Black Falcon

Falco subniger

Black Falcons are very dark, nomadic raptors and often associated with the sparsely treed plains of inland Australia, although they also frequent farmland in South Australia. They are usually seen alone, or in pairs.

A pair of Black Falcons, near Koolunga in the mid north.
Photos: Lynn Pedler

Black Falcons prey on mammals (rats and rabbits), birds (particularly ground birds such as quail, pipits and larks), large insects, and carrion. They will also take reptiles. They use a variety of hunting techniques: low, fast flight along watercourses or drainage lines, slow quartering, high soaring, or still hunting from a perch.

Prey may be seized in the air or on the ground, by a direct attack, perhaps followed by a chase, or by a stoop. Large prey may be knocked to the ground. Pairs may hunt co-operatively.

Breeding is in the cooler months of the year, usually July to September. They use the stick nests built by other raptors, or those of crows and ravens. The clutch size is usually 3 to 4 with an average of 0.79 young fledging per egg laid.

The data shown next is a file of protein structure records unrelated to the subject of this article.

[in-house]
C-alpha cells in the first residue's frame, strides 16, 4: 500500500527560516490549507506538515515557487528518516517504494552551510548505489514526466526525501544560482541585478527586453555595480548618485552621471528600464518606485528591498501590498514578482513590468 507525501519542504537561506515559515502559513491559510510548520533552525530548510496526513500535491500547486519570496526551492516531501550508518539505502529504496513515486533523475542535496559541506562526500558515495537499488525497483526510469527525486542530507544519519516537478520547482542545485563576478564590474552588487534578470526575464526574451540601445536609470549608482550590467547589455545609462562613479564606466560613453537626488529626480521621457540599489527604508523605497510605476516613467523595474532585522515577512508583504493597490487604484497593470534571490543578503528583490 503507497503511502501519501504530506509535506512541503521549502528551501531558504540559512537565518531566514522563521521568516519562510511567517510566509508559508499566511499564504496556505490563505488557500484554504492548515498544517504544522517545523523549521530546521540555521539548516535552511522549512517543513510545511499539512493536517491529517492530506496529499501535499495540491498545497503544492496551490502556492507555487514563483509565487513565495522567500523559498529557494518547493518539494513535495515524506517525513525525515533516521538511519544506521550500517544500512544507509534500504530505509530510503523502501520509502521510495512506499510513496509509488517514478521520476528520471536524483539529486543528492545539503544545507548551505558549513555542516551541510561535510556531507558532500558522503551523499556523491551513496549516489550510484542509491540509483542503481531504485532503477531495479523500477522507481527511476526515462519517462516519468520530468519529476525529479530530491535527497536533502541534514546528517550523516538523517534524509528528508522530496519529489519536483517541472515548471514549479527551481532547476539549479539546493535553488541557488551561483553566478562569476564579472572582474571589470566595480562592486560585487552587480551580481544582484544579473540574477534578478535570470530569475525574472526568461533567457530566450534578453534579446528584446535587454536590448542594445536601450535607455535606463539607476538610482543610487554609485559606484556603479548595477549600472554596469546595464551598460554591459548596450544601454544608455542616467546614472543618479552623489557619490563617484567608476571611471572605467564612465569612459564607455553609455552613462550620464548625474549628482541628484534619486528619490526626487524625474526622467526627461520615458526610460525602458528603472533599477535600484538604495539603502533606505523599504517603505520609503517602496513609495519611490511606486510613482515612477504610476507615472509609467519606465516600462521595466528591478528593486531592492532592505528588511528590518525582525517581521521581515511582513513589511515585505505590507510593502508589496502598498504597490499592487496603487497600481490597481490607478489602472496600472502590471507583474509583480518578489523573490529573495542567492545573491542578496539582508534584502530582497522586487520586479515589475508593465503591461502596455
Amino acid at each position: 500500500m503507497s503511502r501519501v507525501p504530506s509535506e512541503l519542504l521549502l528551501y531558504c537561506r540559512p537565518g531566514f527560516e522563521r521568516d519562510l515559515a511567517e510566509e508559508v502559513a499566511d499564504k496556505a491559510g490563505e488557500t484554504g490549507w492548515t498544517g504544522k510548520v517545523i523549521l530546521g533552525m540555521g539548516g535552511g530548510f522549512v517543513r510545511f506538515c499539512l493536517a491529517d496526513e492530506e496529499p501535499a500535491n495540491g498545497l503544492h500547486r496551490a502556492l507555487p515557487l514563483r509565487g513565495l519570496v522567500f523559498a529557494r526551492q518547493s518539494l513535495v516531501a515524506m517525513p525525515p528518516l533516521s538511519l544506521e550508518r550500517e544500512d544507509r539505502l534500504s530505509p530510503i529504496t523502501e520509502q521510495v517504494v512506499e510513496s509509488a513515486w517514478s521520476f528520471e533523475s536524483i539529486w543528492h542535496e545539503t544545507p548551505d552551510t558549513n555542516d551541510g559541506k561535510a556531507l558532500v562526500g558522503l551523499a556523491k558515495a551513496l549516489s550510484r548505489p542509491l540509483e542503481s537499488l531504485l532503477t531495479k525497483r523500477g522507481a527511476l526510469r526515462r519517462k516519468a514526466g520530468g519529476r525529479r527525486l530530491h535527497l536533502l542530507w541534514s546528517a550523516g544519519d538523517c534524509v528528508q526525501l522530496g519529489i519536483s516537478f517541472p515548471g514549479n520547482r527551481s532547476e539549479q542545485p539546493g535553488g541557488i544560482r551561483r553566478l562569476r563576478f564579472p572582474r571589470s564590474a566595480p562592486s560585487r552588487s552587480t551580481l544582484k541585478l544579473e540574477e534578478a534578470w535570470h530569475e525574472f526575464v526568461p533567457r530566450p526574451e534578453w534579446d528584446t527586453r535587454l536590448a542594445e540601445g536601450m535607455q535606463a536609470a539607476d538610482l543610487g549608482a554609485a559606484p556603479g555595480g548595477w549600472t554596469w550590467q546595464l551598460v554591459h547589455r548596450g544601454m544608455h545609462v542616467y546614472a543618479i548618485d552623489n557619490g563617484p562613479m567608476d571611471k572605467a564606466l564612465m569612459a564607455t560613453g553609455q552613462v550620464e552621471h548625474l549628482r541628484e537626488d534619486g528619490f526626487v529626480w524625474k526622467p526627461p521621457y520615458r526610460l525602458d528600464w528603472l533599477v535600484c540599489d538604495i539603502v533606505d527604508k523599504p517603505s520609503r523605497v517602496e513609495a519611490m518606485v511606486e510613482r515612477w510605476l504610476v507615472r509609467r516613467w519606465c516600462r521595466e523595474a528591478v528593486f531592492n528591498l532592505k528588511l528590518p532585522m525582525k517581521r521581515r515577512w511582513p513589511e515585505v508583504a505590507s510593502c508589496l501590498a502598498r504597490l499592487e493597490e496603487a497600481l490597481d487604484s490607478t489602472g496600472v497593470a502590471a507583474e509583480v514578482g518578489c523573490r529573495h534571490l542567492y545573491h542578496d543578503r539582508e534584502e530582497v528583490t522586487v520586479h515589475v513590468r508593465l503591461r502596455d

Black falcons are medium to large falcons similar in size to Peregrines but with broader, longer wings and a longer, square-ended tail. Males and females are alike, with the female being about 40% larger by weight. Overall, they are very dark, ranging from sooty black to dark chocolate -brown. Paler individuals may have a whitish chin, inconspicuous malar stripes and/or paler cheeks and speckles on the beast. The eyes and cere are brown, the eye-ring is a pale blue-grey, and the feet and legs are pale grey to dirty white. The underwings are lighter and in older birds has white spots. Juveniles are darker than adults, without any white marks around the head, but have narrow rufous fringes to the dorsal feathers. The chick has white down.

Where to find it

Black falcons may be encountered anywhere in South Australia except the south-west. They favour sparse woodlands, scrubby grasslands and farmlands in the drier areas and can sometimes be seen following fires, farm machinery, shooters and other raptors in search of flushed prey. Their movements are not well understood. They appear to be partly nomadic following rains and the consequent increase in prey numbers. They may also be partly nomadic, moving north in winter and south in summer.

Black Falcons are monotypic i.e. there are no sub-species.